The Guardian asked me to plug their paper for the morning .. so dear readers, go out and get The Guardian tomorrow. Done.

Despite it being a Lib Dem paper, I chose The Guardian to run extracts from volume 2 of my diaires, Power and the People, which is out on Thursday, and orderable on Amazon here now, in part because I thought they did a perfectly fair editing job when they ran extracts from volume 1, Prelude to Power, last year (paperback also out on Thursday, plugs over)

It is not an easy task to get 350,000 words down to a few thousand, so I have largely let them get on with it. It will kind of defeat the object if I tell you what they are proposing to run in part 1 (part 2 is on Monday) but here are some of the names I expect you to see if you get the paper in the morning – Blair (T and C), Clinton (B and H), Monica (L), Saddam, Milosevic, Thatcher, Robin Cook, Chirac, Yeltsin. God makes it in there, despite me not doing Him – (TB does) – alongside John the Baptist. It pains me that they have deemed Piers Morgan worthy of inclusion (only as a sidebar) but then news is chemical/topical and with his new show in America about to start, he is certainly topical. Arsenal fan Piers will be pleased that Arsene Wenger makes it, as does an even greater football manager, Sir AF. Room for a fellow diarist too, namely my fellow AC, Alan Clark.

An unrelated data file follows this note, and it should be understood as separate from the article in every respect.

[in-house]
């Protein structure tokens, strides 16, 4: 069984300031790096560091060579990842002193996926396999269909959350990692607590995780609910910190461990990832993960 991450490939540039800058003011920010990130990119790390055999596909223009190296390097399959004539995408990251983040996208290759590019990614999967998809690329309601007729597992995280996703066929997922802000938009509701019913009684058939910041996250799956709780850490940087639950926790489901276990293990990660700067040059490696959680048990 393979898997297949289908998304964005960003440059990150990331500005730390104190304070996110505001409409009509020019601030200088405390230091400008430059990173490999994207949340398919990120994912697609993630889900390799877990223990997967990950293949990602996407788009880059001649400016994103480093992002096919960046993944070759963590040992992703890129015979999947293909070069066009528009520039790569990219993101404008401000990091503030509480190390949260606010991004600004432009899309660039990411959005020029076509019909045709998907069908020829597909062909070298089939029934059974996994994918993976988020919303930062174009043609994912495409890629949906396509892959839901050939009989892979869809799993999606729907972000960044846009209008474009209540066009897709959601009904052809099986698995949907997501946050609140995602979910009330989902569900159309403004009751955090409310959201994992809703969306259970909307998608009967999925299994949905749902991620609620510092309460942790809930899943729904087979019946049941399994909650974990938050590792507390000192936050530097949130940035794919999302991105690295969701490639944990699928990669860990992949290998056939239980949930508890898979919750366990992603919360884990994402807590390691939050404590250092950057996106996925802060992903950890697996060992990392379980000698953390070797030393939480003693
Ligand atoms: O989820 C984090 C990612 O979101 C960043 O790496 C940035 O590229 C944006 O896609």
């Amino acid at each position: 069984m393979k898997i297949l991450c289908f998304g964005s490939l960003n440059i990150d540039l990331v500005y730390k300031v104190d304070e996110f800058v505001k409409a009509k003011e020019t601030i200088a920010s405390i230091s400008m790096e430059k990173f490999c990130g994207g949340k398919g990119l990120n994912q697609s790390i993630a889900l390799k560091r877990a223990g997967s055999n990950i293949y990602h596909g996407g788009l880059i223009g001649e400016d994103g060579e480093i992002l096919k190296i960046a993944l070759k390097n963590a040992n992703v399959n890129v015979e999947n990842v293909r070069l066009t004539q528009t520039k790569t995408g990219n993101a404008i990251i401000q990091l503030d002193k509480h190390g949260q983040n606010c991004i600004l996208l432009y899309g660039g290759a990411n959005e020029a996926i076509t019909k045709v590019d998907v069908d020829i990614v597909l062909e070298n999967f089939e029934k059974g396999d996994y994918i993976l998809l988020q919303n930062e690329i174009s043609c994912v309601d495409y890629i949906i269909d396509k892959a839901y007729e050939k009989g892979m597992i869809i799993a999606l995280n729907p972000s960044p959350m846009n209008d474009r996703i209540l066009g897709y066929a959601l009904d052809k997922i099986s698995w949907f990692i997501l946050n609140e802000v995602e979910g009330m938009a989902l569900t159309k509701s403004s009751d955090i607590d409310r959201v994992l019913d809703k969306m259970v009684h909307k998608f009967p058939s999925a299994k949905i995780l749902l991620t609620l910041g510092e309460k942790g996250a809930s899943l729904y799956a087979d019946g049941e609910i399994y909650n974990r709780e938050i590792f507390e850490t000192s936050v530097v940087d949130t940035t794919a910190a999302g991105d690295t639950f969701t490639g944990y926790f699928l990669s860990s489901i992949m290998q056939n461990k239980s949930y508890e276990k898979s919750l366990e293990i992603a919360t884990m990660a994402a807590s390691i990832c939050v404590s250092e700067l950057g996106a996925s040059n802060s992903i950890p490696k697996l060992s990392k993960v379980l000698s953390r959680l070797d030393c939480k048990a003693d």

I think the Tories and the Lib Dems will find this volume particularly interesting because it covers the first two years of government. I think some of the challenges and difficulties we faced will be familiar to them, I suspect they will be able to learn things, both from what we did well and what we did less well. As time passes, I find my perspective on both changing.

But it is remarkable to me that the line seems to have established – not least because David Cameron says it so often – that we didn’t do much in our first term. I think this volume goes some way towards correcting that impression. The peace agreement in Northern Ireland alone in my view puts TB in the top rank of Prime Ministers, and this volume covers the Good Friday Agreement, and the Omagh bombing aimed at ripping the peace process apart. Kosovo was another success story, and the volume ends with that conflict still raging.

This is also the period of Bank of England independence, devolution to Scotland and Wales, the minimum wage, the New Deal, Sure Start, welfare reform, a new approach in Europe, TB trying to get a new thing going with the Liberals. We had our fair share of scandals too – Robin Cook’s marital problems, Bernie Ecclestone, Ron Davies’ moment of madness walk on Clapham Common, Peter Mandelson’s loan from Geoffrey Robinson. And there was Diana’s death, which will no doubt feature somewhere in the Guardian extracts I’d have thought.

Also in this period we had Pinochet pitching up in the UK; a ‘world leaders’ day out’ at King Hussein’s funeral; the handover of Hong Kong to the Chinese; a bloody negotiation to appoint the first European Bank president, a series of difficult summits when TB chaired both the G8 and the EU.

So all political and human life is here. And it starts (or some of it does) in The Guardian tomorrow. Will that do Kath [Viner, deputy editor]? And don’t ever dare call me a pussycat on twitter again, or else you cop it in volume 7.